Way back in 1896, a Swedish scientist suggested that carbon dioxide traps heat in the atmosphere and can cause the climate to change. In the 120 years since, we’ve seen more than 500 billion tons of carbon dioxide build up in our atmosphere. The evidence behind climate science has only grown more compelling, but there have been decades of debate about how alarmed we should be.

Specifically, the scientific research on understanding and forecasting the impacts of climate change—on our environment, our economies, and our countries—has been building rapidly. In the early 1990s, the answer from the first globally comprehensive assessment of how alarmed we should be was “we’re not sure.” By 2001, it was “probably,” followed soon after by “this looks bad,” and in 2014, it was “Houston, we have a problem.”

In just the past year—last December 2015—more than 195 countries agreed to set an aggressive global target, based on scientific understanding of climate change and its effects, to dramatically slash greenhouse gas emissions.

Through the Paris Agreement, governments integrated science into decisions about climate action—and companies now have a way to integrate it into their business. Today, climate action now includes three science-based aspects: a long-term climate goal, emissions-reductions targets to reach that goal, and tools so that companies can act on climate with the confidence that they are contributing to a shared global direction.

Until recently, because they did not have the certainty of the Paris Agreement, setting a climate target—any climate target—was the best any company could do. Therefore, some companies have set targets tied to regulation, others on their best assessment of what they deemed they could do to act, and yet others set stretch goals to ignite companywide challenges. Today, more than 80 percent of Fortune 500 companies have targets to reduce carbon emissions.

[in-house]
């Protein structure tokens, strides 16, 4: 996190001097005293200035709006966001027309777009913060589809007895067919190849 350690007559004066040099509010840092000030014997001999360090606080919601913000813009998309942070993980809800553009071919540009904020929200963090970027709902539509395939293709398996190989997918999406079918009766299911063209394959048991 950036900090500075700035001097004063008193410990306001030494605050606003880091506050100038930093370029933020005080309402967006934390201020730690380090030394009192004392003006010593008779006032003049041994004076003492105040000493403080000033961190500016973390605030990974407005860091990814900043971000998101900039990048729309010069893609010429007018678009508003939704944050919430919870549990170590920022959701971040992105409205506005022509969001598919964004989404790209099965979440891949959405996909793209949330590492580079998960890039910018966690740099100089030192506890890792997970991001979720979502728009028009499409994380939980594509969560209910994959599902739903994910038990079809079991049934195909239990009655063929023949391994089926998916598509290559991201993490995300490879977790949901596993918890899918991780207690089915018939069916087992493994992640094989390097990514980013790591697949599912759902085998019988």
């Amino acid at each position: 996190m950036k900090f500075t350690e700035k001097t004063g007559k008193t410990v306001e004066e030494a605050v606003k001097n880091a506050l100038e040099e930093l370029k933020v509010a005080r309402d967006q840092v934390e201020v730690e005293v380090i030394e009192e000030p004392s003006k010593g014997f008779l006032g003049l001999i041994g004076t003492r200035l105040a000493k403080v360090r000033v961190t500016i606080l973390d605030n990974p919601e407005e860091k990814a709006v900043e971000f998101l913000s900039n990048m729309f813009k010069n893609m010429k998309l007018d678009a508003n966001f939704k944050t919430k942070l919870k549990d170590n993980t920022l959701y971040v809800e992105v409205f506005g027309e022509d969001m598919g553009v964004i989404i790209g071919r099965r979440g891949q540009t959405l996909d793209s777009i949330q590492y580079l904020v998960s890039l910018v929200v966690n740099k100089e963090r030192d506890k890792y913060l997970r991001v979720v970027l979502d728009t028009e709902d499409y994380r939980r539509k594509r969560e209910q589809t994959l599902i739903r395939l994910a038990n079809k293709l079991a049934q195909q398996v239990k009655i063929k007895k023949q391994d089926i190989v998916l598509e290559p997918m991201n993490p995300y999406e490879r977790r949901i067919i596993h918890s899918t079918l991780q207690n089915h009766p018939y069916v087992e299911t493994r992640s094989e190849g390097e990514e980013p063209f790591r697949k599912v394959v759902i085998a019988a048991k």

But now, companies have a North Star: The science that lies at the foundation of the Paris Agreement says we have a specific global temperature target that can be achieved by clearly defined annual carbon dioxide emissions reductions. Generally speaking, that target requires a global reduction of carbon emissions by 40-70 percent by 2050 to meet the goal of limiting global average temperature rise to “well below 2˚C.” This global temperature goal and carbon dioxide target, both based in science, can inform how companies set their targets going forward—and contribute to the aims of the Paris Agreement.

Companies also now have tools to integrate science into their decisions and update their own targets. The Science-Based Targets Initiative is the gold standard for companies to credibly set and report emissions reductions consistent with the global goal. The initiative helpfully defines a process to commit to science-based targets, offers eight methodologies (some of which include free online tools), and provides a process to check targets to ensure credibility at no charge to companies.

BSR understands that navigating the new agreement and tools can be challenging. We have been working with our more than 250 members and partners to integrate science into corporate climate targets. Our work with General Mills helped them set ambitious targets and catalyze stakeholder alignment around reducing emissions from one of their toughest sources: deep in the supply chain.

And through the We Mean Business coalition, we’ve translated the Paris Agreement for business.

With early leadership examples like this, more than 170 companies have already begun the process or set targets linked to the global temperature goal set in Paris. Now that they have the goal, the target, and the tools, it’s time for more companies to chart a course toward the climate North Star of the Paris Agreement.